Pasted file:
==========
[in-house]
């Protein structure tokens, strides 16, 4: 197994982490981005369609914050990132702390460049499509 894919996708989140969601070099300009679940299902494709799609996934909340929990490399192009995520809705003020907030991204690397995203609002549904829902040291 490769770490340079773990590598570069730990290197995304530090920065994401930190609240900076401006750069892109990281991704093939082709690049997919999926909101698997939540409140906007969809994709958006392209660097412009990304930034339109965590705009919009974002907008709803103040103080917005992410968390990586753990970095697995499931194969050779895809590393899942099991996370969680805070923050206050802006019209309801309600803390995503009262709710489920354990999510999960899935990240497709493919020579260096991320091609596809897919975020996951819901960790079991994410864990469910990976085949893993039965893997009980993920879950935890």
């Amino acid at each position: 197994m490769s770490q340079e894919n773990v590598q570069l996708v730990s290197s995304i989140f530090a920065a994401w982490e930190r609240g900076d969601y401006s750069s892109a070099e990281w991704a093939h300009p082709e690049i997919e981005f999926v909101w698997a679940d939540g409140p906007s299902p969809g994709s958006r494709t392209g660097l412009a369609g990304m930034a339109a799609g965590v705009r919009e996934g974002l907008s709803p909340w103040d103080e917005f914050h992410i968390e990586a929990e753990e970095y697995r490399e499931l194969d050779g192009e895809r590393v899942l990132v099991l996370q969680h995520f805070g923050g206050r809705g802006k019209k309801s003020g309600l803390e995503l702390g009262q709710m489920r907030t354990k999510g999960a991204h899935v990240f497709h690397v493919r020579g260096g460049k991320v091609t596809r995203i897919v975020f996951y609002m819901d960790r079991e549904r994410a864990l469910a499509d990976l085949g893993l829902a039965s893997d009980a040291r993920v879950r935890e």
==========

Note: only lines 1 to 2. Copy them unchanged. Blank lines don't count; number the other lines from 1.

[in-house]
């Protein structure tokens, strides 16, 4: 197994982490981005369609914050990132702390460049499509 894919996708989140969601070099300009679940299902494709799609996934909340929990490399192009995520809705003020907030991204690397995203609002549904829902040291 490769770490340079773990590598570069730990290197995304530090920065994401930190609240900076401006750069892109990281991704093939082709690049997919999926909101698997939540409140906007969809994709958006392209660097412009990304930034339109965590705009919009974002907008709803103040103080917005992410968390990586753990970095697995499931194969050779895809590393899942099991996370969680805070923050206050802006019209309801309600803390995503009262709710489920354990999510999960899935990240497709493919020579260096991320091609596809897919975020996951819901960790079991994410864990469910990976085949893993039965893997009980993920879950935890």